In the year since Hosni Mubarak’s fall from power, there’s been no shortage of animosity between Israel and Egypt. Violence along the Sinai border and protests at Israel’s embassy in Cairo last year have created considerable tension between the two countries. Yet as this tension has mounted, Israel and Egypt have managed to maintain some semblance of economic partnership—something that analysts point to as a positive sign for bilateral relations.
Indeed, despite its harsh rhetoric and political misgivings about Israel, the Islamist-led government of President Mohamed Morsi has made it a priority to repair Egypt’s troubled economy. And by and large, Morsi and his allies appear reluctant to abandon a profitable trade relationship, which helps create jobs and allows Egypt a foothold into the U.S. market—especially for textiles.
Last month for instance, Egyptian Prime Minister Hisham Qandil said his country wanted to maintain a seven-year-old textile agreement with Israel. “A lot of people are making good business,” Qandil told Bloomberg News. “We want to make sure we do the right thing for them to flourish.”
The agreement eliminates duties on a variety of Egyptian exports—jackets, towels, and pants, among other things—to the American market, provided that roughly 10 percent of these products consist of Israeli components, among other provisions. And while some Egyptian officials have said they would like to lessen the percentage of required Israeli materials, Mohamed Abu Basha, an economist at EFG Hermes, an Egypt-based regional investment bank, said this has more to do with economics than anything else. “It’s hard to see [the agreement] vanishing overnight,” he said.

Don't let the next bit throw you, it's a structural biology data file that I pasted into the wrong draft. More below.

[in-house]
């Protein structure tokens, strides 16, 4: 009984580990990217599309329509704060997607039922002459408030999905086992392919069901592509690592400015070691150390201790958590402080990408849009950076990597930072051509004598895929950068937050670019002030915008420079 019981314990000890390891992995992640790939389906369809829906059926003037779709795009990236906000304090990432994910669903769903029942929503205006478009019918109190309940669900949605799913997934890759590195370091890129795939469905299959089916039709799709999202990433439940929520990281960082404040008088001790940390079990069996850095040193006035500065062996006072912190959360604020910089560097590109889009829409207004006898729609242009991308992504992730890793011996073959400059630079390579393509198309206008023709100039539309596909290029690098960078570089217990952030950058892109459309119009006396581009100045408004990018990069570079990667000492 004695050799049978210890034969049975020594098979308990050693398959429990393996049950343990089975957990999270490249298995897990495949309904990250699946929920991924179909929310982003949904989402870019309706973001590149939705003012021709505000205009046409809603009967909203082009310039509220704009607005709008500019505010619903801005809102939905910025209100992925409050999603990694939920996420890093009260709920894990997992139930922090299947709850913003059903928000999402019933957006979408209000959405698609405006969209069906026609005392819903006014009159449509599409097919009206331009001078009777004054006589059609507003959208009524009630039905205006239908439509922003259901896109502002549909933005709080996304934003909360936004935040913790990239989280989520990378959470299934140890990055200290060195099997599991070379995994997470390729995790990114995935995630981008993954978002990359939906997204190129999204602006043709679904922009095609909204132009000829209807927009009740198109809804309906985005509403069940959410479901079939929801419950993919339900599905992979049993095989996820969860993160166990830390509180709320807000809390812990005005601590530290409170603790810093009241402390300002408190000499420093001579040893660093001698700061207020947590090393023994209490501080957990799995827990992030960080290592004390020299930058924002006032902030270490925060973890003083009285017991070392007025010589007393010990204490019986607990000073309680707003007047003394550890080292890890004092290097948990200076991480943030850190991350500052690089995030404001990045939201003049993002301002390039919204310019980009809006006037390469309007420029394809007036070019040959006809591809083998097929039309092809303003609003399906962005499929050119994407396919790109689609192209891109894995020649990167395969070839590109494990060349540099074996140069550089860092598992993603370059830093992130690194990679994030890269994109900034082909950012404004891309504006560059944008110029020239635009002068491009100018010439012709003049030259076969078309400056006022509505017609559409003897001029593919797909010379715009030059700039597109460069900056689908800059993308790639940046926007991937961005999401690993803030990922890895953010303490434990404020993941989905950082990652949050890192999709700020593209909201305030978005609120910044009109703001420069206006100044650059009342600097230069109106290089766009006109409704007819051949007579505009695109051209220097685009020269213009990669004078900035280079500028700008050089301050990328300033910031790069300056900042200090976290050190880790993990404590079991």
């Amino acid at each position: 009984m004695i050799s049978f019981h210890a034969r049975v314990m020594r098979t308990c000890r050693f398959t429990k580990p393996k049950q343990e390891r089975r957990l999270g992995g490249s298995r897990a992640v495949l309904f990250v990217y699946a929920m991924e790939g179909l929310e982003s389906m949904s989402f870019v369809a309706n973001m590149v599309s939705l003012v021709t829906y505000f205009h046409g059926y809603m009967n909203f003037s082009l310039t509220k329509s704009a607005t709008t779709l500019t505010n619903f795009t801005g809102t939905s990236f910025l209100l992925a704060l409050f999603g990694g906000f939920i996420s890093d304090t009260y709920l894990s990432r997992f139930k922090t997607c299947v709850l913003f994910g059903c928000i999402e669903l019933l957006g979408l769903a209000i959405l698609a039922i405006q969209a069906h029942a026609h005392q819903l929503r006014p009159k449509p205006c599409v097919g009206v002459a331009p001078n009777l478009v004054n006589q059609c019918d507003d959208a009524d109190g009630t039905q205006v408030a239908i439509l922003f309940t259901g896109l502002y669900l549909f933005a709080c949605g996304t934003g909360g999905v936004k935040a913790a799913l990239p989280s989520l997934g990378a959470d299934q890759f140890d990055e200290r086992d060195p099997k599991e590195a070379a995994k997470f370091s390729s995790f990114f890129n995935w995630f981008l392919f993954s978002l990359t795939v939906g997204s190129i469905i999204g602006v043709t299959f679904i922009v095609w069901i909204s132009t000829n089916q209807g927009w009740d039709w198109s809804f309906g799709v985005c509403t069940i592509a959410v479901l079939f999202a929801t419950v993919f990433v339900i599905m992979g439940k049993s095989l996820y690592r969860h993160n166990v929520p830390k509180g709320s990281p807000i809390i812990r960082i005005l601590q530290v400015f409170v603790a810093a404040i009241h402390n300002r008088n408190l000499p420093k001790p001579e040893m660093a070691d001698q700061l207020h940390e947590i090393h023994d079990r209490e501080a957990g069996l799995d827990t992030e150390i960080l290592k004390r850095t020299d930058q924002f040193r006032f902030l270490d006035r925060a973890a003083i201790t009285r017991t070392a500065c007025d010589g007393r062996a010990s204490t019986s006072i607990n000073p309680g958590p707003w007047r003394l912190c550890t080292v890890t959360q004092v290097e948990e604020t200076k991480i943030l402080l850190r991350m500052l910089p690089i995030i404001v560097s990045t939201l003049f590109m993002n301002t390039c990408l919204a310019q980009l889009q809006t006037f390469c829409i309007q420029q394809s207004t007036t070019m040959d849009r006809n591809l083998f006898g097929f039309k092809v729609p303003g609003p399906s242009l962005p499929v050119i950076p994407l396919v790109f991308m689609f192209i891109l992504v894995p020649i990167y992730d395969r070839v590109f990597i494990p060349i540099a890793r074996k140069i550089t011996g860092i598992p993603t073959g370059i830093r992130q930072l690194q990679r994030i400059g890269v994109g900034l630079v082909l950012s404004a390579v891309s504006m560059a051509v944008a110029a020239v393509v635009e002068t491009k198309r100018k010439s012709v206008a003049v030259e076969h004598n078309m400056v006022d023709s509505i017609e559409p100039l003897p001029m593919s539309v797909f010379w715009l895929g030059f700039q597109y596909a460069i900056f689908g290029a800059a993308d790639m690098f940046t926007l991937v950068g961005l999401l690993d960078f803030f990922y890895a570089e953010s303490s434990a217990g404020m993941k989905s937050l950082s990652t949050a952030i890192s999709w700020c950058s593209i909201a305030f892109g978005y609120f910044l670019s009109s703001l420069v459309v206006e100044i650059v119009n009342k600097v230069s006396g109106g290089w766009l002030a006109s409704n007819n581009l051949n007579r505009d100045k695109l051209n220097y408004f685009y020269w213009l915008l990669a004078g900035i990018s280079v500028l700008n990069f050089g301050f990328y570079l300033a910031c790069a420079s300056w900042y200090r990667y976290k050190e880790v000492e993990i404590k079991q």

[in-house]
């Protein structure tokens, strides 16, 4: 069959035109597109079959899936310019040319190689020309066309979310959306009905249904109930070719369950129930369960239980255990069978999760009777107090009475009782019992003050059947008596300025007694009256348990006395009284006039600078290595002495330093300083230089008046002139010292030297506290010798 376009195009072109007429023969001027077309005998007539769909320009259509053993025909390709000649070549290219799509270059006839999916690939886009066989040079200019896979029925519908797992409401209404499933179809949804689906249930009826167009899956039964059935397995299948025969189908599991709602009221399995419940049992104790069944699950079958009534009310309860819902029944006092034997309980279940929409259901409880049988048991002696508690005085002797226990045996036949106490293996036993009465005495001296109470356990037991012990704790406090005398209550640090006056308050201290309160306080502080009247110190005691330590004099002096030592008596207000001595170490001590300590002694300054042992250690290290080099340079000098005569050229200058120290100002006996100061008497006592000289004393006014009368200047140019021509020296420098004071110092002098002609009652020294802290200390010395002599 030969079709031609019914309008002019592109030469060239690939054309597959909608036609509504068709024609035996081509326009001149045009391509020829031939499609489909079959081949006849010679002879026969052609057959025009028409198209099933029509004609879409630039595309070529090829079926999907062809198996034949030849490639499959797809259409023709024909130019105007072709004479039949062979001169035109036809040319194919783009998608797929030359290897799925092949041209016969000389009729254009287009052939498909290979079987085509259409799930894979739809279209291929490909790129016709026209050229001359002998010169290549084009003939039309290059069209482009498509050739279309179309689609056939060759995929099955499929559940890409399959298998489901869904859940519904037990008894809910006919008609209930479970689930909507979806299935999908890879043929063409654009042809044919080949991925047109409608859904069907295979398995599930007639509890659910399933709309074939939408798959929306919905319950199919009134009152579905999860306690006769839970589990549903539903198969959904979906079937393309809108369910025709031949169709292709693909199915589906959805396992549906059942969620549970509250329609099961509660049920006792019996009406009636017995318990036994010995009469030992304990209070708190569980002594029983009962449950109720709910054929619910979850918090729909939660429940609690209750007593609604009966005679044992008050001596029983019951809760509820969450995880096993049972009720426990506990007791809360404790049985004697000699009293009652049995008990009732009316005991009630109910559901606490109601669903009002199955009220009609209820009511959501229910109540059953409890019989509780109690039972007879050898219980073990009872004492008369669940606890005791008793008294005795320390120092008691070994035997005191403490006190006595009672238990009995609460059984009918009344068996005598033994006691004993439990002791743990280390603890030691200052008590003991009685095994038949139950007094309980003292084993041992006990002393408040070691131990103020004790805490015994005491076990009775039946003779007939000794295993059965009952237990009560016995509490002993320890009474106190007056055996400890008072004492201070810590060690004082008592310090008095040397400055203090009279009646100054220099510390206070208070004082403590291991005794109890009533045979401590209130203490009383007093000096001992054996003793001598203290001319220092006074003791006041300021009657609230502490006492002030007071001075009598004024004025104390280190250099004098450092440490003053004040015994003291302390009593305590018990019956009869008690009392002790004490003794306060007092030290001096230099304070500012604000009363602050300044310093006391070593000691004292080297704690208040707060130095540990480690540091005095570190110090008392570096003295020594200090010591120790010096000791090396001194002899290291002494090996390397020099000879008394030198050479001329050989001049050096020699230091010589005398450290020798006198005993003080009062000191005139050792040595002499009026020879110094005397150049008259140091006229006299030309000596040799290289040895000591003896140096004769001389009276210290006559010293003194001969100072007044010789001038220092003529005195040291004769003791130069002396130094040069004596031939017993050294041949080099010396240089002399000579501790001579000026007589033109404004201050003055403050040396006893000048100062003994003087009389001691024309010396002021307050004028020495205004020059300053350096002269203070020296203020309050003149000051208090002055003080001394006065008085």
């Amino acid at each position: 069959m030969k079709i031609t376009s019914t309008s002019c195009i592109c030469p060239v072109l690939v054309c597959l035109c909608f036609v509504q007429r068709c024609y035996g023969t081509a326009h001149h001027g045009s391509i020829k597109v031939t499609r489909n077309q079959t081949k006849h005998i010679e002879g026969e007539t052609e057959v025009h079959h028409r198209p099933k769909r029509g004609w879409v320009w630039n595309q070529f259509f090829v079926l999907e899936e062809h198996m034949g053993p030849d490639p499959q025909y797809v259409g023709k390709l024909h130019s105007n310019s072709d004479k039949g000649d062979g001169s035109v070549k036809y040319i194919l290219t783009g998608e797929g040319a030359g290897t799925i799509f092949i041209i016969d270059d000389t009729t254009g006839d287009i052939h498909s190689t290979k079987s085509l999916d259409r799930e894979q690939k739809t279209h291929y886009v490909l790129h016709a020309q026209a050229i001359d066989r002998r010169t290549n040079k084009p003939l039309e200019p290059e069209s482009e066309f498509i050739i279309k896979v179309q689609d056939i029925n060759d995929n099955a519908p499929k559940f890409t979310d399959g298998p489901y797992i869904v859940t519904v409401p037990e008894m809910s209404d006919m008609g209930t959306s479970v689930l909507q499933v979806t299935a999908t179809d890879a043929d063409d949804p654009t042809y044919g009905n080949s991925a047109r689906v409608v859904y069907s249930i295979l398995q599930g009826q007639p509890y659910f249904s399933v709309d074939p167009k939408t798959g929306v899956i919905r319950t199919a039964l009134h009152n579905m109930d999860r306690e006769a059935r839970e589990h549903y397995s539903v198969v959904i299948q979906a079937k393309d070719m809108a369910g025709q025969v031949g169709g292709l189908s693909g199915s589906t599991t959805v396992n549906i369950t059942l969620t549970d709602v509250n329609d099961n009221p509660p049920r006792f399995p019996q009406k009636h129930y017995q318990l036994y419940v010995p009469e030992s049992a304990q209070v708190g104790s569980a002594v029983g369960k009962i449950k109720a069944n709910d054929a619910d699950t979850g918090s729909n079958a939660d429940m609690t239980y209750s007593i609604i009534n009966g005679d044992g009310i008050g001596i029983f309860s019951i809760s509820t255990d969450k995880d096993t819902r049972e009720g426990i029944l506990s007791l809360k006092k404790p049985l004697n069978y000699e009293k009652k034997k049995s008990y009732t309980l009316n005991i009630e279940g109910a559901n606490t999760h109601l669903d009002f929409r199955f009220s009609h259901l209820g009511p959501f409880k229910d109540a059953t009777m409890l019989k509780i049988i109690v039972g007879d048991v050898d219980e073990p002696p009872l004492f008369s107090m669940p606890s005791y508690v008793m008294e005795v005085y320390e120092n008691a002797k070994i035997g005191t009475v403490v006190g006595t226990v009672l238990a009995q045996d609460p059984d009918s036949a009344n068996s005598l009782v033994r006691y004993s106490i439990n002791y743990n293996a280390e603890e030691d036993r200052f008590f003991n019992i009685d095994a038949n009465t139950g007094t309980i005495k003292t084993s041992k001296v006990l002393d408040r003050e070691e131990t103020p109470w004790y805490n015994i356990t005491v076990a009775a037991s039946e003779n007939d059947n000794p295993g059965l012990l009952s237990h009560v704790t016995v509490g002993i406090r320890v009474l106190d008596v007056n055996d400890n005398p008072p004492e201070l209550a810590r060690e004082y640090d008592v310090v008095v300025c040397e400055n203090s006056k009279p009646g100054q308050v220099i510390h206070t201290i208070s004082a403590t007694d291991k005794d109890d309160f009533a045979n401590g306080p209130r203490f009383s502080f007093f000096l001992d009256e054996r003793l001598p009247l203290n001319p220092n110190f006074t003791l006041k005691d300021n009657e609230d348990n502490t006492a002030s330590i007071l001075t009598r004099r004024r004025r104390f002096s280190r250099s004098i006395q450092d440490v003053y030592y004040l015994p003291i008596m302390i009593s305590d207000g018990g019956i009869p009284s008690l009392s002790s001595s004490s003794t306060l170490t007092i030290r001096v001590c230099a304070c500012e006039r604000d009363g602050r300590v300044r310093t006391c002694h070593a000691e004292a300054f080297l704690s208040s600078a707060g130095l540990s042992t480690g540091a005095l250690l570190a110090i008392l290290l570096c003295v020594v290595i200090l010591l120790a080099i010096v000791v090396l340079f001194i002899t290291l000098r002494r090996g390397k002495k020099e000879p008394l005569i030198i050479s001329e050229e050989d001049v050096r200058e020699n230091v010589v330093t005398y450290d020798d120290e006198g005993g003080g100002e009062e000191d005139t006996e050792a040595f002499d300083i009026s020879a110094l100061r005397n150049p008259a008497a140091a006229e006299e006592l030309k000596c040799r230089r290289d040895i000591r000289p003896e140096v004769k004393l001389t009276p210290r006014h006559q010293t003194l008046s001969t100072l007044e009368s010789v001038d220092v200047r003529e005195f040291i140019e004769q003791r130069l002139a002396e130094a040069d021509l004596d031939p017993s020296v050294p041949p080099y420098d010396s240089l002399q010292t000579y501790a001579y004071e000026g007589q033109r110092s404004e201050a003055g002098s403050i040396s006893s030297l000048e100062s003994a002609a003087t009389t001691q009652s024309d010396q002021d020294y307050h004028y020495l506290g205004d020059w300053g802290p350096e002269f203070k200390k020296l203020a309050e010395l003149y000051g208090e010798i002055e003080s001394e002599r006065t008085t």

Over the past seven years, analysts say the agreement has been good for both countries. Israel has benefitted from cheap Egyptian labor and the image of normalized business relations with an Arab neighbor. For Egypt, the deal has generated jobs and helped exports remain resilient throughout the global financial crisis, said Magda Kandil, the former executive director of the Egyptian Center for Economic Studies.
When the agreement began in 2005, 397 Egyptian companies benefitted from it. Now that list has nearly doubled to include 700 firms across the country, according to the Egyptian government. Last year, Egypt exported more than $20 million worth of textiles through these firms, a figure that has grown every year since the deal was signed.
Yet not every economic agreement has stood the test of time. In April, Egypt ended a 2005 deal to export natural gas to Israel. For Israelis, the cancellation was significant not only for its symbolism; the Jewish state received nearly half of all its natural gas from Egyptian sources. Yet for lawmakers in Cairo, the cancellation was an obvious plus: Not only did Egypt need the natural gas domestically, but the agreement was seen as a corrupt remnant of the Mubarak era.
“Israeli trade with Egypt since the cancellation of the gas deal is minimal,” said Ehud Yaari, an analyst at the Washington Institute for Near East Policy, in an email. “[B]ut it is politically important to maintain trade relations and the [agreement] has proven to be the best route.”